Over the last few days, New Jersey Gov. Chris Christie (R) has been hit again with criticism over the spending of Hurricane Sandy relief funds on tourism ads starring himself and his family. The Asbury Park Press reported this weekend that a state agency, headed by a close Christie aide, had bypassed a lower bidder to award the $2 million contract to a politically connected public affairs firm.
Close observers of the New Jersey political scene are skeptical, however, that the renewed criticism will do any real damage to Christie's reelection bid.
"It opened him up to fodder for criticism," Montclair State University political science professor Brigid Harrison told The Huffington Post. "It is not a game-changer."
The Asbury Park Press report brought a critical editorial Tuesday from one of New Jersey's leading newspapers, The Star-Ledger, and sharp words from Democratic gubernatorial nominee Barbara Buono.
But John Weingart, associate director of the Eagleton Institute of Politics at Rutgers University, said that with Christie's 30 percentage point lead over Buono, many voters have made up their minds and any criticism will bounce off the incumbent.
Harrison suggested that two issues in particular will keep the tourism ad criticism from sticking to Christie. The first, she said, is that residents may see the ad as benefiting the Jersey Shore's leading industry in the wake of the state's largest natural disaster. The second is the complexity of the story, which covers the nature of the funds, the process used to award the contract and the involvement of a top Christie aide.
The contract was awarded by a state panel headed by Michele Brown, CEO of the state Economic Development Authority. Brown was earlier criticized for accepting a loan from Christie when she worked for him in the U.S. attorney's office. Before taking over the EDA, she was the governor's patronage chief.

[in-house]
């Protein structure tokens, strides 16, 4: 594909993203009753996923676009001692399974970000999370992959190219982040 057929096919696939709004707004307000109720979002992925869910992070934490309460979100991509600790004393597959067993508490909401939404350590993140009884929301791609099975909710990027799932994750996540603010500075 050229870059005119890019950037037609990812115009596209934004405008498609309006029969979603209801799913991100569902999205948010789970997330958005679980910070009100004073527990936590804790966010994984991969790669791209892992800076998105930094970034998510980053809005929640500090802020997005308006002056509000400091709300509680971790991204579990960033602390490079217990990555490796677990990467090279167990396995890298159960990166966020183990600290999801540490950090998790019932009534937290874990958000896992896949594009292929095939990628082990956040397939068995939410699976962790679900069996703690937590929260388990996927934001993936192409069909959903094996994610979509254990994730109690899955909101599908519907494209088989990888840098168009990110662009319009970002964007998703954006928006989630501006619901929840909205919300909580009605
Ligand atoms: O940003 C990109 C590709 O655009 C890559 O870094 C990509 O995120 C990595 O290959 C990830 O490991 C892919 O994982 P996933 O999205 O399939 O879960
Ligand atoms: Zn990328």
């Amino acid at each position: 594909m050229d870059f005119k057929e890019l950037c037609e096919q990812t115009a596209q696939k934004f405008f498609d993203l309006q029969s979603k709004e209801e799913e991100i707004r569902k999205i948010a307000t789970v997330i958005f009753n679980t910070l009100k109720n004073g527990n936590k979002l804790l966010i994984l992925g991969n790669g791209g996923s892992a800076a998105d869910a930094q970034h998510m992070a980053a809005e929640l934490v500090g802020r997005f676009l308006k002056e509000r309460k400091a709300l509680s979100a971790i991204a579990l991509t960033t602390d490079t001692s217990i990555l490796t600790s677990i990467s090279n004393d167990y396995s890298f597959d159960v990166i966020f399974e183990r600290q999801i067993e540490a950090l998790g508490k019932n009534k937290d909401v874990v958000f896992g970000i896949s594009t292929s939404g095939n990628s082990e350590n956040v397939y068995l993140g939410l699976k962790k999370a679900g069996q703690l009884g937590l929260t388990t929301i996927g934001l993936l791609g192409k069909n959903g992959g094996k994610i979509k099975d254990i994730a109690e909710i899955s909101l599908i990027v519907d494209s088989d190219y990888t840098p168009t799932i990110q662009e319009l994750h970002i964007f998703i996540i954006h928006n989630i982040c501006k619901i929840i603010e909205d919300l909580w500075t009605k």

"The mechanics of it are problematic," Harrison said. "Getting that complicated message out of Sandy money being used for self-promotion is a complicated path for voters to follow."
On the other hand, Harrison said some voters may be upset at Christie's using relief funds on the self-starring ad campaign while he's seeking a second term. The tourist ads are being seen across the Northeast and as far south as Virginia. That area is home to many potential Jersey Shore visitors, she noted, but it also includes states important to the 2016 presidential map.
Christie is not the first New Jersey governor to star in tourism ads, a practice that famously includes then-Gov. Tom Kean (R) strolling along the Shore in the 1980s. Gov. Christine Todd Whitman (R) walked the shoreline in the 1990s, and Govs. Donald DiFrancesco (R) and Jim McGreevey (D) starred with their wives in ads over the last decade.
Other states have adopted the same practice. Then-California Gov. Arnold Schwarzenegger (R) starred in tourism commercials with first lady Maria Shriver. New York first lady Libby Pataki appeared on posters promoting the state's agriculture industry when her husband, Republican George Pataki, was governor.
Weingart said Garden State voters enjoy their politicians basking in the limelight.
"People in New Jersey have state pride," he said. "They were happy when [then-Sen.] Bill Bradley was a star. They are happy with Chris Christie and Cory Booker being stars."
At the same time, Harrison did question whether the ads will be effective this year.
"There is no doubt that Governor Christie is New Jersey's most recognizable commodity," she said. "I don't know if watching the Christies frolicking on the beach will get people to come to the shore."